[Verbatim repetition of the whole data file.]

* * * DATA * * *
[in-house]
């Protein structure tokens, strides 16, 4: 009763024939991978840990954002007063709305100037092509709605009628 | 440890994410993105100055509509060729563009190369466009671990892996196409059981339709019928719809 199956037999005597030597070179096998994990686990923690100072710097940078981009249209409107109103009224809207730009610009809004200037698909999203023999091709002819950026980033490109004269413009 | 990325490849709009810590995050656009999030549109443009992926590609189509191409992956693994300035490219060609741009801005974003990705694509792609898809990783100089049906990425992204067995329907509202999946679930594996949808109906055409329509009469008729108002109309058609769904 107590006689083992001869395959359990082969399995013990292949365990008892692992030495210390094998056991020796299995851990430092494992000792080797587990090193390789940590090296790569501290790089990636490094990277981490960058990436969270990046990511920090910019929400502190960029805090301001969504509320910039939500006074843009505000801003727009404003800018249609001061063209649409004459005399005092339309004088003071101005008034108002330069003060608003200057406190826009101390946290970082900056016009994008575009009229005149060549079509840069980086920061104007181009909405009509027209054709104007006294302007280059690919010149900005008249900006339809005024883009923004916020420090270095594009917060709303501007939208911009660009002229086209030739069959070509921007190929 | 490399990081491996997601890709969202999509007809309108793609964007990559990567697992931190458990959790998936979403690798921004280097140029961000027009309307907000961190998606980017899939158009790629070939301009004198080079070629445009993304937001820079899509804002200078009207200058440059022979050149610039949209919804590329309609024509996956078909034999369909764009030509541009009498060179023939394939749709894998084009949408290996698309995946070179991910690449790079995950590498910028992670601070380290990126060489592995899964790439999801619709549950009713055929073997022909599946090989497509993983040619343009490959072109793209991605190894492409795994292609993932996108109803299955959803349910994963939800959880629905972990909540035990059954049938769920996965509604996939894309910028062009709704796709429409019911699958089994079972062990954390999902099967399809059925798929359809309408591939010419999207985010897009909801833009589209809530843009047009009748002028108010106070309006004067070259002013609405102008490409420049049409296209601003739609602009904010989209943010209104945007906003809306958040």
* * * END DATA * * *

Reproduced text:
[in-house]
């Protein structure tokens, strides 16, 4: 009763024939991978840990954002007063709305100037092509709605009628 | 440890994410993105100055509509060729563009190369466009671990892996196409059981339709019928719809 199956037999005597030597070179096998994990686990923690100072710097940078981009249209409107109103009224809207730009610009809004200037698909999203023999091709002819950026980033490109004269413009 | 990325490849709009810590995050656009999030549109443009992926590609189509191409992956693994300035490219060609741009801005974003990705694509792609898809990783100089049906990425992204067995329907509202999946679930594996949808109906055409329509009469008729108002109309058609769904 107590006689083992001869395959359990082969399995013990292949365990008892692992030495210390094998056991020796299995851990430092494992000792080797587990090193390789940590090296790569501290790089990636490094990277981490960058990436969270990046990511920090910019929400502190960029805090301001969504509320910039939500006074843009505000801003727009404003800018249609001061063209649409004459005399005092339309004088003071101005008034108002330069003060608003200057406190826009101390946290970082900056016009994008575009009229005149060549079509840069980086920061104007181009909405009509027209054709104007006294302007280059690919010149900005008249900006339809005024883009923004916020420090270095594009917060709303501007939208911009660009002229086209030739069959070509921007190929 | 490399990081491996997601890709969202999509007809309108793609964007990559990567697992931190458990959790998936979403690798921004280097140029961000027009309307907000961190998606980017899939158009790629070939301009004198080079070629445009993304937001820079899509804002200078009207200058440059022979050149610039949209919804590329309609024509996956078909034999369909764009030509541009009498060179023939394939749709894998084009949408290996698309995946070179991910690449790079995950590498910028992670601070380290990126060489592995899964790439999801619709549950009713055929073997022909599946090989497509993983040619343009490959072109793209991605190894492409795994292609993932996108109803299955959803349910994963939800959880629905972990909540035990059954049938769920996965509604996939894309910028062009709704796709429409019911699958089994079972062990954390999902099967399809059925798929359809309408591939010419999207985010897009909801833009589209809530843009047009009748002028108010106070309006004067070259002013609405102008490409420049049409296209601003739609602009904010989209943010209104945007906003809306958040």